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Damian

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About Damian

  • Rank
    Crew
  • Birthday 05/13/1990

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  • Gender
    Male
  • Location
    Poland
  • Interests
    MBT's, rock music, electric Bass Guitar's :-)
  1. In the video from Challenger 2 ceremony, there is a fragment showing turret fabrication. at around 10:56. Indeed it looks like the turret base structure is cast with rolled armor plates bolted to it.
  2. Consider it as perhaps field upgrade.
  3. Looks like all T-72's on that photo have Kontakt-1, the 4th tank as well.
  4. These are M1A2SEPv1/v2 tanks, not M1A1's.
  5. I do not need to prove anything to you, this is first thing. Second thing I meassured the real thing myself, it's 50mm. And seriously, measuring 1/35 model? It's just as reliable method of armor meassures you Russians use, as the previous estimations you people done on Leopard 2... which proved hilariously wrong.
  6. I always find it funny when Wiedzmin makes his estimations, never actually meassuring the real thing. Hint - upper front glacis is not 40mm but 50mm, same with drivers hatch.
  7. Remember that "Gur Khan" (Alexei Khlopotov) is UVZ propagandist, he likes to call himself an expert but the only stuff he is doing on his blog is copy pasting from official russian media, and posting some advertisement for model kits. So yeah great expert in the AFV subject.
  8. AFAIK some people considered pure DU "soft" compared to Tungsten or HHS... then again how true it is? Do you actually have informations about hardness of DU alloy (staballoy)?
  9. Looks like a standard PzKpfw VI Ausf B with 88mm to me.
  10. btw which sources ? Good point, actually term "steel encased depleted uranium" is used only in internet sources like FAS, while books I have only say that depleted uranium was somehow added to the armor. I will take a step back and look at this from a different angle. As we know DU itself is rather soft metal, so as armor might not make much sense, however also your sources clearly says it's DU alloy, this makes me to ask, how exactly that alloy behave as armor material? One might also speculate that perhaps various mentioned generations of the so called Heavy Armor Package that uses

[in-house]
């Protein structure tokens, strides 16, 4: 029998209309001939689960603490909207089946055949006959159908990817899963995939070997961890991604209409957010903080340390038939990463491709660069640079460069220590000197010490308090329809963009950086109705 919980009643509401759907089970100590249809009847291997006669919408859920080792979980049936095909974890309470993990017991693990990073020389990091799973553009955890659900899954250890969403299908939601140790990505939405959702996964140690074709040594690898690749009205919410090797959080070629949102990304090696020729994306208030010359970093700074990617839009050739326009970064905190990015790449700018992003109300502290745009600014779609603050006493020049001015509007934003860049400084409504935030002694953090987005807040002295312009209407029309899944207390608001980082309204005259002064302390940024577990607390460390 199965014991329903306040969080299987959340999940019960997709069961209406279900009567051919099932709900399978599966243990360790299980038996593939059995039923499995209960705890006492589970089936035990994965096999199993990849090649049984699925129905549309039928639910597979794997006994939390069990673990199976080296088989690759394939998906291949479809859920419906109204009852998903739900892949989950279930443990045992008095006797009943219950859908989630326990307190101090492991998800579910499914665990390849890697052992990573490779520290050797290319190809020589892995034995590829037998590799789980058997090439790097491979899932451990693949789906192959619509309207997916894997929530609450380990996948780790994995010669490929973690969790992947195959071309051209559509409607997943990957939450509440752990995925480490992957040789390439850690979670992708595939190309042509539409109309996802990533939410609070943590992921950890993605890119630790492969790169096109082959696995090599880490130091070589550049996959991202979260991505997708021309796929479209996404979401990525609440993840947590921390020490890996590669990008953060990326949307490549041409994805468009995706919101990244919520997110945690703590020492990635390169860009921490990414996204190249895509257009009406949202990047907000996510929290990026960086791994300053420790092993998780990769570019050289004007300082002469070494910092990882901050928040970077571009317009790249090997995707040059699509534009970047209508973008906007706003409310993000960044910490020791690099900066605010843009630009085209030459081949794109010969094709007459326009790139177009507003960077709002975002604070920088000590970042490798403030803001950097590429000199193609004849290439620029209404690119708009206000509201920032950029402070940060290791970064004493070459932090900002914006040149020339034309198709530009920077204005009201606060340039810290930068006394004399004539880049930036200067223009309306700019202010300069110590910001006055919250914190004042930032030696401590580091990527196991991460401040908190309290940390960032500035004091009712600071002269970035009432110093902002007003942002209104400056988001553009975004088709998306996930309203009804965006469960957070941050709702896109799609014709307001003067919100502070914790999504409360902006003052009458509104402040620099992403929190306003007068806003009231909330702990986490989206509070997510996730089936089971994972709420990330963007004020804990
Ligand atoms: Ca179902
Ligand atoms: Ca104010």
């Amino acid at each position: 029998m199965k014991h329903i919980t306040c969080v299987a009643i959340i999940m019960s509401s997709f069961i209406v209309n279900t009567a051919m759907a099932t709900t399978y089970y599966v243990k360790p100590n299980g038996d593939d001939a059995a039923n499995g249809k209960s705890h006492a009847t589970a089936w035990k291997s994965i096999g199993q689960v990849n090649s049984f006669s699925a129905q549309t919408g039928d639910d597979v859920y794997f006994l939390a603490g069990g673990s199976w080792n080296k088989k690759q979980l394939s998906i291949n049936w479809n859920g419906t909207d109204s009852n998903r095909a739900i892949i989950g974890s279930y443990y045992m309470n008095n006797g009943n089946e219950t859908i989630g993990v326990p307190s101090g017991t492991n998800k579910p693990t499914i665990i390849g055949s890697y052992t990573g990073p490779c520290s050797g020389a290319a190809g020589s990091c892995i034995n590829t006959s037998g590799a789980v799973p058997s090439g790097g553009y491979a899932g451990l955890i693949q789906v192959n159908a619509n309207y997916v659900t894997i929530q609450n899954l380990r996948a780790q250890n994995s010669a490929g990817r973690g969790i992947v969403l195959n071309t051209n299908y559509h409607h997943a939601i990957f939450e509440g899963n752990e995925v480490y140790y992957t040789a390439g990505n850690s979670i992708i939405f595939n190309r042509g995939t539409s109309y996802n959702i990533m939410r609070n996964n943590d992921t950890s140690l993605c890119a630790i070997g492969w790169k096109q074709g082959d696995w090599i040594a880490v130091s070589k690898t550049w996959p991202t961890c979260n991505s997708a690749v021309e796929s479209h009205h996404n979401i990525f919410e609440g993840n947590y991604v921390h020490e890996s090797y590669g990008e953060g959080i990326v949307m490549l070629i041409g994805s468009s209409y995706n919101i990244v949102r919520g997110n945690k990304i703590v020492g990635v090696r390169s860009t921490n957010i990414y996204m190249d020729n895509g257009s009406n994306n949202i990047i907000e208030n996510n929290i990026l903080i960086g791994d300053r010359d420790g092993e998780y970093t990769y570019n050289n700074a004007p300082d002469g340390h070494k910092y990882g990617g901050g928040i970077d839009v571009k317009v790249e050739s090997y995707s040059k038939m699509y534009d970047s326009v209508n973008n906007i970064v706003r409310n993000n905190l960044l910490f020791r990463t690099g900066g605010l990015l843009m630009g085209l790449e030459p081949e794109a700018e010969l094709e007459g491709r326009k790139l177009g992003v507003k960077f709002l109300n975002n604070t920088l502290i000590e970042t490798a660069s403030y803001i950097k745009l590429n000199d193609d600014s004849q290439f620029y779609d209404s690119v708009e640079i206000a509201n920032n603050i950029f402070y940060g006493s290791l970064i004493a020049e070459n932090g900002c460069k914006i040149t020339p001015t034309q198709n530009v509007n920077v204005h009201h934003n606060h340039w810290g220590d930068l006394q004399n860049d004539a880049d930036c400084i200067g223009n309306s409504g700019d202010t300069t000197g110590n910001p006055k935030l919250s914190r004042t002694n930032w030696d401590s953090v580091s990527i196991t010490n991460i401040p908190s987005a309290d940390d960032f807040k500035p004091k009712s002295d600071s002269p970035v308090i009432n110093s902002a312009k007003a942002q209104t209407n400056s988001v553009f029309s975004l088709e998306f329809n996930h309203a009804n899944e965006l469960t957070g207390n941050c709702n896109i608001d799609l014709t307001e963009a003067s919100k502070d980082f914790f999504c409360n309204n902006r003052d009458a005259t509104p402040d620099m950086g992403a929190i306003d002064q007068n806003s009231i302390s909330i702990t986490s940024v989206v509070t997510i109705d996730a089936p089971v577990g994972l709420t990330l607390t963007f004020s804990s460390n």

11. Because this is how it's described in US sources. You should consider a possibility that what British developed was only one solution, and should be only considered as prototype, Americans could pick up the idea, or had the same idea but realized it differently.
  12. Who knows, perhaps other solution was found, like different design of NERA package, we know Americans are using "steel encased DU". Perhaps the design is now made like this - HHS/DU/HHS + rubber/polycarbonite/something else + HHS/DU/HHS, or mabe it's something else.
  13. Keep in mind T-72B was fielded in 1984, the same year US started fielding M1IP's with improved armor protection, and in 1985 M1A1 was fielded. In 1988 M1A1HA was fielded again with improvements in armor protection against both KE and CE threats. So protection was not static... compared to T-72B where protection provided by the base armor stayed more or less the same trhough entire production run.
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